In a special Sunday service celebrating its 75th year, Main Street Church of the Nazarene was hailed as a mother, grandmother and great-grandmother church.
By one count, the church has been directly or indirectly involved in starting 11 other churches in and around Toronto.
“That’s a tree of life that represents somewhere in the region of 1,400 people worshipping in those congregations this morning,” said district superintendent Reverend Ian Fitzpatrick, one of several guest speakers at the March 17 service.
“Main Street Church of the Nazarene – thank you for that.”
Tucked in a quiet row of houses just north of the Danforth, the church has had a bigger influence than anyone would guess from its modest size, not to mention its number of parking spots.
In fact, says Reverend Wensell MacLeod, he and just about every other former pastor at Main Street has at some point dreamed of moving to a larger building.
But in the end he said they all found the church’s strength is not in its size.
“It can’t be measured in numbers or nickels or noses,” he said. “It can only be measured by the spirit as people serve.”
Like the Church of the Nazarene as a whole, the church has a strong focus on outreach, running ESL classes, Bible schools, a ministry for seniors at True Davidson Acres and missions abroad.
The church also draws strength from the diversity of the Main and Danforth neighbourhood. During his time as pastor in the 1990s, MacLeod saw the church add new members from the Caribbean, Africa, Russia and eastern Europe.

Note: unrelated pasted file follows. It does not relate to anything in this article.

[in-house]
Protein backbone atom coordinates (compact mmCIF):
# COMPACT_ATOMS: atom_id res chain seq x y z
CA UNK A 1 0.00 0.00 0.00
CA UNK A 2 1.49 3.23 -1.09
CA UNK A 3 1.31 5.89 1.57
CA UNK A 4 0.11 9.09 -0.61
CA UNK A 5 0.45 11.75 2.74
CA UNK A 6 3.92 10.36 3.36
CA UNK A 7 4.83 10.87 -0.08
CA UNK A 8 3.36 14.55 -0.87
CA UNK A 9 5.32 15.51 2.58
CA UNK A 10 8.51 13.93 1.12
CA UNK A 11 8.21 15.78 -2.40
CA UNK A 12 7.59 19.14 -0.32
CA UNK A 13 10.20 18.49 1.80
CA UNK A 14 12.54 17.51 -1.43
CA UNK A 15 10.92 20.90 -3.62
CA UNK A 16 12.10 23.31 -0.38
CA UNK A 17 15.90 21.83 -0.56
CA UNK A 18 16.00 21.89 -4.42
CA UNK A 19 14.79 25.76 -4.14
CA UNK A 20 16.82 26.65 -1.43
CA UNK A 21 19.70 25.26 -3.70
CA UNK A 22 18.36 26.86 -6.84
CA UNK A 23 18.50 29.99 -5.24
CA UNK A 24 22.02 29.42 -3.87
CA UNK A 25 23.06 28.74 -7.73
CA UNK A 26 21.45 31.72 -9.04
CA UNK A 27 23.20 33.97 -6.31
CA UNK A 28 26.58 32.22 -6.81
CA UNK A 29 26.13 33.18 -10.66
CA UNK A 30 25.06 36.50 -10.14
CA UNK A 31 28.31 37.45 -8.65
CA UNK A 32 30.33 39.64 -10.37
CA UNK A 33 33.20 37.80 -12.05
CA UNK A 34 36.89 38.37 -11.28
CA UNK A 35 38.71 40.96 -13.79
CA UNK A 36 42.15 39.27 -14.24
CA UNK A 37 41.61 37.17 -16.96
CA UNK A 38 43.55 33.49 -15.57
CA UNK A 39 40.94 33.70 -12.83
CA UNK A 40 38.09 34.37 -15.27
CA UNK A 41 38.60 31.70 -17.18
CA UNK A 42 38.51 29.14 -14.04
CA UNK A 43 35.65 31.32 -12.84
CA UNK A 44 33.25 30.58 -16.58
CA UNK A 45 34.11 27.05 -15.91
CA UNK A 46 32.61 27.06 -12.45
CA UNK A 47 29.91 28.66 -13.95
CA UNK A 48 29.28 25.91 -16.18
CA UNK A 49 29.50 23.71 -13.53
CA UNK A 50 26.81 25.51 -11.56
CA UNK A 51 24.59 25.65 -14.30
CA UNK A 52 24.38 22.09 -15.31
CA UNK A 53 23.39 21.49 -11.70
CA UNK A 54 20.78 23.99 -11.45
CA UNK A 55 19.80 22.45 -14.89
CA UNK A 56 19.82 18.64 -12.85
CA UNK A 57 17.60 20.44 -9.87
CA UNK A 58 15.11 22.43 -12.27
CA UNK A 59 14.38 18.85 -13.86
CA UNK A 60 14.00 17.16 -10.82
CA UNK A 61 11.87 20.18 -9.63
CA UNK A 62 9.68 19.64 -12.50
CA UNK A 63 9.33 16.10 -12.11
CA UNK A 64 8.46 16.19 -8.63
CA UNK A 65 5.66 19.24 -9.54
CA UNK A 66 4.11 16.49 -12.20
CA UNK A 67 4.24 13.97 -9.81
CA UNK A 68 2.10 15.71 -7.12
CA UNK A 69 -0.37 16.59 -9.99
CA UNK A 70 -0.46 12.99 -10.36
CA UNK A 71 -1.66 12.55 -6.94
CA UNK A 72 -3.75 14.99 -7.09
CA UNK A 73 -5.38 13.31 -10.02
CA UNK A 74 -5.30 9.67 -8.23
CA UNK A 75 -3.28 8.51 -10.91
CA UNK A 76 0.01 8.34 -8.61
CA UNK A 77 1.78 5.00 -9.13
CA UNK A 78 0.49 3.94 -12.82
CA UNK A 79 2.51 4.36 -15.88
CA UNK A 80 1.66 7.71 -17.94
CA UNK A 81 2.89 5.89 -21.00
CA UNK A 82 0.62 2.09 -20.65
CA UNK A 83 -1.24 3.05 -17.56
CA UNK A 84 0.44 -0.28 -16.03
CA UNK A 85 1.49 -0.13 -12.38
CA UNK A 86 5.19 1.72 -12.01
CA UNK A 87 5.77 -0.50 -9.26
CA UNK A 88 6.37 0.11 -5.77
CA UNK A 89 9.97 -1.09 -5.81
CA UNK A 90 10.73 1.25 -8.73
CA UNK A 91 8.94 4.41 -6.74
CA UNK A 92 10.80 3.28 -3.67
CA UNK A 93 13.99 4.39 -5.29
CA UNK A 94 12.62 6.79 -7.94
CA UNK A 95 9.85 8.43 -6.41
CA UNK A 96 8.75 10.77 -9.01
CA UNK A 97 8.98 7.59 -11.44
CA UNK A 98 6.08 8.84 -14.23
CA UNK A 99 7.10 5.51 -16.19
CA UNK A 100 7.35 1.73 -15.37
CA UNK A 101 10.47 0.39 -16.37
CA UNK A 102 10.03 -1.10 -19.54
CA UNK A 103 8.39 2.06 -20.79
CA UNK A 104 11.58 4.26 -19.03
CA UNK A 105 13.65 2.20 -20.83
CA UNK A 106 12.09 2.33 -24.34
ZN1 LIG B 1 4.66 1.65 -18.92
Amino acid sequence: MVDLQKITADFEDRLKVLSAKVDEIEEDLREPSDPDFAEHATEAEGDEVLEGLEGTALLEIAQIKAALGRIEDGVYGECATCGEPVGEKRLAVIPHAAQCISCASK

“As the demographics changed, we had to change,” he said. While the church’s message is the same, its music and its ways of organizing ministries have developed as more and more national flags have been added to the wall just behind the church’s main sanctuary.
Maxine Toomey joined the church in 1954, and it seems to have had the same strong welcome then.
At 19, Toomey had just left many of her friends and family back in New Brunswick. She decided to join the Main Street church after running into a friendly group of younger members who invited her to join their lane at a bowling alley.
“They really made you feel right at home,” she said. “I found that the young people wouldn’t do anything without including everyone who was in the church.”
Soon, Toomey was helping out not only at Main Street, but also at services for the fledgling Mount Albert church as well as open-air services in the big tent that became Kennedy Road Church.
Today, Toomey is one of several experienced leaders in the church community, having taught Sunday school, organized missions and taken on the role of secretary of the church board.
Dr. William Stewart says that having those kind of leadership roles available to all its members is another big reason why the church has nearly doubled the typical 40-year lifespan of a North American church. The former Main Street pastor and retired national church director happens to have been born the same year the church was founded, in 1938.
“My opinion is that you have been one of the most effective and fruitful churches in Canada,” he said.
“Twenty five years from now, you will celebrate your 100th birthday. Won’t that be an occasion? I hope you invite me to come.”